Powered Parachute Flying Handbook

Chapter 3 — Components and Systems

Additional Equipment

A GPS can sometimes be used to determine ground speed while flying. A GPS is also a useful tool to enhance navigation for cross-country flying. Review Chapter 14 of the Pilot’s Handbook of Aeronautical Knowledge for information on the calculations associated with determining wind speed, ground speed, fuel consumption, and time enroute.

Communication and navigation radios, transponders, GPS and LORAN receivers are not required to fly a powered parachute in Class G airspace. You must have the required equipment on board to operate in Class B, C, D or E airspace.

Equipment requirements can be found in the regulations. Powered parachutes must meet these requirements. Even though many powered parachutes have strobe lighting to aid in the visual sighting of the aircraft, additional positional lighting is required for night operations. See Chapter 12 for more information.

Electrical System

Powered parachutes are typically equipped with a 12 volt direct-current electrical system. A basic powered parachute electrical system consists of a magneto, alternator or generator, battery, master/battery switch, voltage regulator, and associated electrical wiring.

Electrical energy stored in a battery provides a source of electrical power for starting the engine and a limited supply of electrical power for use in the event the alternator or generator fails.

The electrical system is turned on or off with a master switch. Turning the master switch to the ON position provides electrical energy to all the electrical equipment circuits with the exception of the ignition system. Equipment that commonly uses the electrical system for its source of energy includes:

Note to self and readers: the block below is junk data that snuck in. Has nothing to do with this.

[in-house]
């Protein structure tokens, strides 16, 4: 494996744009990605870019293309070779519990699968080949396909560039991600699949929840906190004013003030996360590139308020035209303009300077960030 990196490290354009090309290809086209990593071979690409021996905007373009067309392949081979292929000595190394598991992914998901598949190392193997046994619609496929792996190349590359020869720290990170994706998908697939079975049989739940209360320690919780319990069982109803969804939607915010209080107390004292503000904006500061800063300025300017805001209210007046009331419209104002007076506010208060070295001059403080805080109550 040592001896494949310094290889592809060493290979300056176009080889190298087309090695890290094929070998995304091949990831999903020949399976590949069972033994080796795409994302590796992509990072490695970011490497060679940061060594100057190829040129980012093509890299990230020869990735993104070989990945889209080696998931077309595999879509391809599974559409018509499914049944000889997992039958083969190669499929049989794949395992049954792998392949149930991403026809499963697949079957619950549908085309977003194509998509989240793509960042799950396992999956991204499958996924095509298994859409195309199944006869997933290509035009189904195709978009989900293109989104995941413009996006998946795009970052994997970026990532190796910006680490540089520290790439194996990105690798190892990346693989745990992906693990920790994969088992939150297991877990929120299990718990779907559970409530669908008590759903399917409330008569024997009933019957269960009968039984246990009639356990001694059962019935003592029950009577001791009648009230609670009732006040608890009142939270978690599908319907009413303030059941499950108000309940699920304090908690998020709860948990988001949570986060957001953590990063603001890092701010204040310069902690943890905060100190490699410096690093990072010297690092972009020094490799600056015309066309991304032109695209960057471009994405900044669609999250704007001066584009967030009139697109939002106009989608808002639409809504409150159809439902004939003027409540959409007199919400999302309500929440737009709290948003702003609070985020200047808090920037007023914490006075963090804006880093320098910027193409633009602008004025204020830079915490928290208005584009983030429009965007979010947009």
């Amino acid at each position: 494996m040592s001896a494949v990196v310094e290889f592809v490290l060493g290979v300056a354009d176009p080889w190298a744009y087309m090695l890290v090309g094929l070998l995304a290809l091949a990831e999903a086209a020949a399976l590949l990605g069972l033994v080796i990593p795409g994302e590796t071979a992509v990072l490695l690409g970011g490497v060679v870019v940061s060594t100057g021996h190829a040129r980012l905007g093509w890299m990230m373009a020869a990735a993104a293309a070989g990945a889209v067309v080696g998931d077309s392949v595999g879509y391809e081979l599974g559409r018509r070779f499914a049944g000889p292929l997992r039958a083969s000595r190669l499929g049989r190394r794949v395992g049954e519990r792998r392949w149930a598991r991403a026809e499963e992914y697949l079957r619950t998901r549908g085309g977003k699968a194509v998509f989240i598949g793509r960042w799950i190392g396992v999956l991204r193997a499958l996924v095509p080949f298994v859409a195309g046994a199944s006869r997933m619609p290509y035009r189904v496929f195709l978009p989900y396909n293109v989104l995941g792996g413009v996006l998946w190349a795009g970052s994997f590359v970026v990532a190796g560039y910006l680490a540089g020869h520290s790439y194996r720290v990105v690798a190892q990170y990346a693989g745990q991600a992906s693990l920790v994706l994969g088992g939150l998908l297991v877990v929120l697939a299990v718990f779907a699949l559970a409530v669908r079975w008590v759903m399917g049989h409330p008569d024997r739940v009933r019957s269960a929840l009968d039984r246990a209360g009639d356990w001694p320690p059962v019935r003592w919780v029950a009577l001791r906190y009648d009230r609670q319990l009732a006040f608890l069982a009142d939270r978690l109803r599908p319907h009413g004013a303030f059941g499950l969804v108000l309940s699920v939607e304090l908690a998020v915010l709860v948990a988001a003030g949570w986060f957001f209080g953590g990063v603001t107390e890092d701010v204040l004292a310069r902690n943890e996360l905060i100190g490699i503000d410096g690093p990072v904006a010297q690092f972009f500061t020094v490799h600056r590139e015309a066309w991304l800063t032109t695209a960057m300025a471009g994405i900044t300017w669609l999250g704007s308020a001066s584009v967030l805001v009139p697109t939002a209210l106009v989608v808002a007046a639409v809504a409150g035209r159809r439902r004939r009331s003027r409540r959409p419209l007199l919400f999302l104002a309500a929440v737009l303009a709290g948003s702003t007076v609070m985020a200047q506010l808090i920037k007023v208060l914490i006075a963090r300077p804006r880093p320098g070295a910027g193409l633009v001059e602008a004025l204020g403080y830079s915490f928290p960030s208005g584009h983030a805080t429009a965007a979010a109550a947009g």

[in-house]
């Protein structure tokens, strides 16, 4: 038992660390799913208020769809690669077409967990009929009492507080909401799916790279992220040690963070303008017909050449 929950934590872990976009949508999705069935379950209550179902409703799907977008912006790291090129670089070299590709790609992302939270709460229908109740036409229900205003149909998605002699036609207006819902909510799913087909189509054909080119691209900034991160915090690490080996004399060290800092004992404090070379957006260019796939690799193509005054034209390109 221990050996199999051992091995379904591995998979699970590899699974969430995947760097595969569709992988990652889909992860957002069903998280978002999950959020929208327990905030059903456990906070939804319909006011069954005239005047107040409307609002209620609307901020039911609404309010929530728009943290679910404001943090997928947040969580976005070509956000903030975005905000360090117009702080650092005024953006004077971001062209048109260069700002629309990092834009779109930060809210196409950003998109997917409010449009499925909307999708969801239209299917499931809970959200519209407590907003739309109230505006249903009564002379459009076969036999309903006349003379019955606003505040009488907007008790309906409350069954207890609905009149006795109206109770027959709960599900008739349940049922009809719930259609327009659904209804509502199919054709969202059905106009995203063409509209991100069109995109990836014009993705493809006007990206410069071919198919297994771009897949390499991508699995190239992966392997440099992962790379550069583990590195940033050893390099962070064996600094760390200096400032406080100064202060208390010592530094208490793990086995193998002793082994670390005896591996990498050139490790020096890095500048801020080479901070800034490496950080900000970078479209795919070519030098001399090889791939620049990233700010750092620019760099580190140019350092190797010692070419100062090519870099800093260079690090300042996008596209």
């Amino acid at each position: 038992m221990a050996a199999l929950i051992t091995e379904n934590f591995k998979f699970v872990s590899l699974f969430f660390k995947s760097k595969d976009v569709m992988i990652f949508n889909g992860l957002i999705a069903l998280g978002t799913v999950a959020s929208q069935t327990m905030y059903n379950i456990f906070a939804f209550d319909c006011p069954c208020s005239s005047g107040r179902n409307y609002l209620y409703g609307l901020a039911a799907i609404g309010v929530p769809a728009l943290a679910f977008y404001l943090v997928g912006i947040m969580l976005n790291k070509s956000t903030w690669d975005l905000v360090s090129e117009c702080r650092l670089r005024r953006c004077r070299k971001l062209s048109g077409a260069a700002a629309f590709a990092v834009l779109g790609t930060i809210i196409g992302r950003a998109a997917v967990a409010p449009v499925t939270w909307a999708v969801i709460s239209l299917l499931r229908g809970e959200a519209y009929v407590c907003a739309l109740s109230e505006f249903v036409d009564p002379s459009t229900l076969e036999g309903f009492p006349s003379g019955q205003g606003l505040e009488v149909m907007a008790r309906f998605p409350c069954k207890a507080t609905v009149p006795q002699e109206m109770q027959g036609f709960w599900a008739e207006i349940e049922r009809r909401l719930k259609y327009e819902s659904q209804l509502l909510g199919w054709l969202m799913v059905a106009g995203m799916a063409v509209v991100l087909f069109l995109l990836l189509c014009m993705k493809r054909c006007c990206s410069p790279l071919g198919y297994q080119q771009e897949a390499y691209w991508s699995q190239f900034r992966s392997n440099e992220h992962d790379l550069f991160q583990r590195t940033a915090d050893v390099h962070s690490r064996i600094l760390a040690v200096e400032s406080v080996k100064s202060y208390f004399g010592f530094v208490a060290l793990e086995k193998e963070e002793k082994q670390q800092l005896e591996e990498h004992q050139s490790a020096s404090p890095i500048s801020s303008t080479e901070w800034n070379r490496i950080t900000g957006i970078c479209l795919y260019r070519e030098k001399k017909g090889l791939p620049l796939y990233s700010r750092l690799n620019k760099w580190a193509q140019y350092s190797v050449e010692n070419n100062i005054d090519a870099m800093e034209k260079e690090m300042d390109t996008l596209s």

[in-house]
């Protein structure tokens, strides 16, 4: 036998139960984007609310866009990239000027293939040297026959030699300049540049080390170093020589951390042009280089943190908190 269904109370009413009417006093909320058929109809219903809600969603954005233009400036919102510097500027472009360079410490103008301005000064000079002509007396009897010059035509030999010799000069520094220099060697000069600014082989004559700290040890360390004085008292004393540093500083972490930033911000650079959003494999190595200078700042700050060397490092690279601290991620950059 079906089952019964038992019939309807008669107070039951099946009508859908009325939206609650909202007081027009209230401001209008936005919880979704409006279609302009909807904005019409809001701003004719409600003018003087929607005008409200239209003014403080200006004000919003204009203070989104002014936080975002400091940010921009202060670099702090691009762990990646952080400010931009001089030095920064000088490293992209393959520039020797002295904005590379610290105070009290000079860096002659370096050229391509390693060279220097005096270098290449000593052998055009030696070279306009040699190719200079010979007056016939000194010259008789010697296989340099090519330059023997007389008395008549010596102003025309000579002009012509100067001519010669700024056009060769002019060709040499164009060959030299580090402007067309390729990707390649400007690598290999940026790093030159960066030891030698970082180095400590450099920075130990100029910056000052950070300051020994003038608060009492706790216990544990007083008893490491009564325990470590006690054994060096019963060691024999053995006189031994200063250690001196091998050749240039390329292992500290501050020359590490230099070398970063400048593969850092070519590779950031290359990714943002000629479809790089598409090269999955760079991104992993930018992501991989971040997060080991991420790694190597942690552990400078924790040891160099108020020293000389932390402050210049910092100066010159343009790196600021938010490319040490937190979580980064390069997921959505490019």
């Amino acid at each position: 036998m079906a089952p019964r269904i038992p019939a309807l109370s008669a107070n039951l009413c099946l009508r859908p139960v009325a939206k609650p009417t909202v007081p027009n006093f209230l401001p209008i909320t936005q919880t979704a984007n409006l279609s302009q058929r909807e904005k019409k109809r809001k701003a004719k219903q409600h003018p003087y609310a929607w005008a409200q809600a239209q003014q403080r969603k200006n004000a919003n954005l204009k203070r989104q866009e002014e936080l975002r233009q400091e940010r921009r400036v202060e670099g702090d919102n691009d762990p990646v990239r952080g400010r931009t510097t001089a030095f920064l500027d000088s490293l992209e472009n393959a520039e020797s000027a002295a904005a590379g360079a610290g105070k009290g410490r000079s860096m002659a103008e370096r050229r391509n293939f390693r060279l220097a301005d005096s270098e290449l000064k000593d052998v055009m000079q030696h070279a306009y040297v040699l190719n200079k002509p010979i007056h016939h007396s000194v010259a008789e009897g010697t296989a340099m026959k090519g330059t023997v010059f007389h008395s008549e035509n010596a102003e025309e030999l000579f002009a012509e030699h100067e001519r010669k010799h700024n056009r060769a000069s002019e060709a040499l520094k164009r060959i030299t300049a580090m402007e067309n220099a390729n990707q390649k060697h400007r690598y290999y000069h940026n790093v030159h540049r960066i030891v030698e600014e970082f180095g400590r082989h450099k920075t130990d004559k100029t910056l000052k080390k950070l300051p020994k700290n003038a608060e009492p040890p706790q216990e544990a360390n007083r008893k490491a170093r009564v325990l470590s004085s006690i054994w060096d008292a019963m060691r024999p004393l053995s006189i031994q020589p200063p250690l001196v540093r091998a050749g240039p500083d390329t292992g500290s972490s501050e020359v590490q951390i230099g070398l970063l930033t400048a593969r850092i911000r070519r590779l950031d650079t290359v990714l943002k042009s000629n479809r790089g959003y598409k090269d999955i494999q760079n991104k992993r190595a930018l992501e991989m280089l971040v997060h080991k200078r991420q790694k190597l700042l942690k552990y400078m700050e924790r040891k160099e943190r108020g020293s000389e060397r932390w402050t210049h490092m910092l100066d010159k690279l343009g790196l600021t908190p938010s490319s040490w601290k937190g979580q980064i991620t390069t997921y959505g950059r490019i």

• Position lights.
• Anticollision lights.
• Instrument lights.
• Radio equipment.
• Electronic instrumentation.
• Electric fuel pump.
• Starting motor.

Fuses or circuit breakers are used in the electrical system to protect the circuits and equipment from electrical overload. Spare fuses of the proper amperage limit should be carried in the powered parachute to replace defective or blown fuses. Circuit breakers have the same function as a fuse but can be manually reset, rather than replaced, if an overload condition occurs in the electrical system. Placards at the fuse or circuit breaker panel identify the circuit by name and show the amperage limit.

An ammeter is used to monitor the performance of the electrical system. The ammeter shows if the alternator/ generator is producing an adequate supply of electrical power. It also indicates whether or not the battery is receiving an electrical charge.

A voltage meter also provides electrical information as to the battery voltage, an additional status of your electrical system.

A voltage regulator changes the variable output of the magneto or generator to the 12-volt DC level for the battery and the electric system. The voltage output is typically higher than the battery voltage. For example, a 12-volt battery would be fed from the magneto/generator/ alternator system through the voltage regulator which produces approximately 13 to 14 volts. This higher voltage keeps the battery charged.

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